Thursday, August 30, 2012

so you want to write a novel...

(Post contributed by Brooke Hargett)

I found this on and I had to post it!  We just had our 1st Annual Riveting Writer's Bootcamp last monday so be looking for posts from each of us soon!  In the meantime...

Friday, August 10, 2012

Writing Reel #2: The Query

(Post contributed by Robin)

Everyone says that it's the hardest thing you'll ever do.  If you do it wrong, you can become an immediate failure.  Do it right and you can be on the New York Times Bestseller list.  That's right, people, I'm talking about the query letter.

Now, don't be scared.  Yeah, it can make or break you, but after reading hundreds of agent blogs and researching all the websites I could find, I've come to this conclusion:  once you're aware of the main parts of a professional query letter, forget everything else and have fun doing it!  Your query letter should allow the reader to get a feel for your writing style and a tiny taste of your novel.  Since I'm not an expert or agent, I've compiled a list of resources that will help you get started:

1. The Stress-free Query - a quick overview on what your query should look like.
2. How to Find an Agent - this article by an agent has great info and the comments section is informative.  The other links on the site are fabulous too.
3. Sample query letters -  dozens of examples already written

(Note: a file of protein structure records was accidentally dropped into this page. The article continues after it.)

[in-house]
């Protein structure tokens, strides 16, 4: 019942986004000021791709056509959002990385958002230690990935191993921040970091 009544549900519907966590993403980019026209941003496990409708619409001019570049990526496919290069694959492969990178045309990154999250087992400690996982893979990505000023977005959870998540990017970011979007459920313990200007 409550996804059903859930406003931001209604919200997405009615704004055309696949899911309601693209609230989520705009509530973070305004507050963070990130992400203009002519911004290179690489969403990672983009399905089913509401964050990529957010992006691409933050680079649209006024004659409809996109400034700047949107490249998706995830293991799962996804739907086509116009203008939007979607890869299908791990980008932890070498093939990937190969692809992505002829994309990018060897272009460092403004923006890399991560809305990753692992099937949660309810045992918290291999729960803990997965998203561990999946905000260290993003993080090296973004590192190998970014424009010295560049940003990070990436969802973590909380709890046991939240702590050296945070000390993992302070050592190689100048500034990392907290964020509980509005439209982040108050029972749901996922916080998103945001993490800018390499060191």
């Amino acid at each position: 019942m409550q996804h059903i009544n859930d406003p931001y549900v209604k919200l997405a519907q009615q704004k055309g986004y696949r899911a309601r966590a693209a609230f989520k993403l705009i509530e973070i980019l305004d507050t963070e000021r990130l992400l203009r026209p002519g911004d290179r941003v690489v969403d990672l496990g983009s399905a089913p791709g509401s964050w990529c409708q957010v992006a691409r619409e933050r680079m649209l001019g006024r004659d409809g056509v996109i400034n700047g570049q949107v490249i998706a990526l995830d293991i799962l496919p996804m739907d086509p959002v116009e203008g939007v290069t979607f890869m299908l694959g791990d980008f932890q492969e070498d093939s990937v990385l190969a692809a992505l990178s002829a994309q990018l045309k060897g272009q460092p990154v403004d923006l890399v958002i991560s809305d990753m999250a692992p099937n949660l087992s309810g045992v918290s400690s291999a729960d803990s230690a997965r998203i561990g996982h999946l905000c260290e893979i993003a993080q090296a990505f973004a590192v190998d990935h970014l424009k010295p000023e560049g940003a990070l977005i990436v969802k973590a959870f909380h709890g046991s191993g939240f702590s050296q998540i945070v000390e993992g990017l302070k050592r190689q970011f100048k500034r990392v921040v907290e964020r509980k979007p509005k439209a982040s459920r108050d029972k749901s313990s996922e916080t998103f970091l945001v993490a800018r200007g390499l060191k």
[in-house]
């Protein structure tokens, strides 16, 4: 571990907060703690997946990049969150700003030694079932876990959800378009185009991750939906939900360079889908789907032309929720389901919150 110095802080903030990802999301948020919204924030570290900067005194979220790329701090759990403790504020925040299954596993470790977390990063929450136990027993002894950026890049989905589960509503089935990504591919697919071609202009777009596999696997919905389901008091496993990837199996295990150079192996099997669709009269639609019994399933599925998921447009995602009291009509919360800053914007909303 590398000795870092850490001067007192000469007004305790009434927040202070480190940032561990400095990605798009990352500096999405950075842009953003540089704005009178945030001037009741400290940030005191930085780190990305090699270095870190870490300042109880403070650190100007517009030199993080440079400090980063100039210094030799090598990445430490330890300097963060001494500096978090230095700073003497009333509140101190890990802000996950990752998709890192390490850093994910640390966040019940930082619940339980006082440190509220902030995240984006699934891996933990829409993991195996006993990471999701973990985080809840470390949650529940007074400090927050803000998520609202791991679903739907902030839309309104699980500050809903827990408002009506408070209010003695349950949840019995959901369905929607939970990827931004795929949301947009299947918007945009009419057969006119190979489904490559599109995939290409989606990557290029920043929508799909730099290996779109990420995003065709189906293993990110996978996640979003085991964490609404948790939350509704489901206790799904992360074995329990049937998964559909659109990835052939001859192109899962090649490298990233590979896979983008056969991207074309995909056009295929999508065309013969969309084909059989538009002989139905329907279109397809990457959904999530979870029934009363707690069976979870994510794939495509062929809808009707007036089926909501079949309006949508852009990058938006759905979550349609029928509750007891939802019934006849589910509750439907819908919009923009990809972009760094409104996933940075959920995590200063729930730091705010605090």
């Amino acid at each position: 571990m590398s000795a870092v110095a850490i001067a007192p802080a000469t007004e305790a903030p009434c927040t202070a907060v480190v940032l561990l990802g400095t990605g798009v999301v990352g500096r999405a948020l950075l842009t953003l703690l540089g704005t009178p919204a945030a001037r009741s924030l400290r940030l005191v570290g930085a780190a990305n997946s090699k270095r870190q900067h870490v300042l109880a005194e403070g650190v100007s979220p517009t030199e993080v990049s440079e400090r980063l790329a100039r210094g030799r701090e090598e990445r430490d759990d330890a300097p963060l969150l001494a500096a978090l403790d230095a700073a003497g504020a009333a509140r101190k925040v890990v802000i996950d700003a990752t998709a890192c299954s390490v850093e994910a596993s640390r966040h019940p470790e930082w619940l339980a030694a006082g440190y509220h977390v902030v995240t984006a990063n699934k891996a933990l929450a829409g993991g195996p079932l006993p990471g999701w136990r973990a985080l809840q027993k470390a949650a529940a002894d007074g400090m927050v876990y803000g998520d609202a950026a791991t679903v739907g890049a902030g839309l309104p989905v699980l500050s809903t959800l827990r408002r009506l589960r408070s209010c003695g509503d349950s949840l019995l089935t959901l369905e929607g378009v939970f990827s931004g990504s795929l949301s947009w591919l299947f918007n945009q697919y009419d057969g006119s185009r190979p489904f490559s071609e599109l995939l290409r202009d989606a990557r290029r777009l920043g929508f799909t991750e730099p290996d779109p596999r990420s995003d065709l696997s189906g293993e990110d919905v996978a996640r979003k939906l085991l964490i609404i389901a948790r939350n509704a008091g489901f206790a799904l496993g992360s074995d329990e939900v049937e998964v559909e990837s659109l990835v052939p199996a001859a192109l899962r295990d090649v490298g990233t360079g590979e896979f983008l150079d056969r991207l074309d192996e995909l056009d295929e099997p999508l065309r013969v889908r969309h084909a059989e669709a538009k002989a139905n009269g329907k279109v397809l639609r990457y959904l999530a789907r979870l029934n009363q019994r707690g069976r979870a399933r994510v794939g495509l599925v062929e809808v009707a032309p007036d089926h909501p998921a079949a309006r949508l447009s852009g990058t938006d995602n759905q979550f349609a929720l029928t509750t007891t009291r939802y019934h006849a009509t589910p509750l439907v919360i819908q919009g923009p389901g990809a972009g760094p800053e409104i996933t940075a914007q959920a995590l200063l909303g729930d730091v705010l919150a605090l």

4. Basics of a Solid 3 Paragraph Query - skip down to Query Letter Basics
5. From the Query to the Call by Elana Johnson (I can send you a .pdf of this book if you can't download it from her website)

A little tidbit on choosing a genre:

On the importance of genre:
“Ack, it’s salty! Bleh, worst cookie I’ve ever tasted.”
“It’s a cheese straw.”
“Oh.” (second bite) “Hey, that’s really good! Pass me another.”
(brought to you by surprises on the potluck table)

By Savage and Dashner

Your hook is your sales pitch!

What is a hook?
  • Tells enough of your story to "hook" an agent or editor. Two sentences--make sure it sounds cool.
  • Don't try to tell the whole story.
  • Capture the voice of your story.
  • Shorter is better.
  • Doesn't start with a hypothetical question.
  • Makes it clear what is unique about your story.
Part of a Hook
  • The Protagonist--What makes a strong protagonist?
  • The Goal--Why must your protagonist have a goal?
  • Obstacles--The bigger the better
  • Consequences--Ups the tension--put on the pressure (i.e. time, death)
Names of writers to look at their query letters: Elana Johnson, Shannon Whitney, Alli Cross, and Jen Daiker (Unedited blog).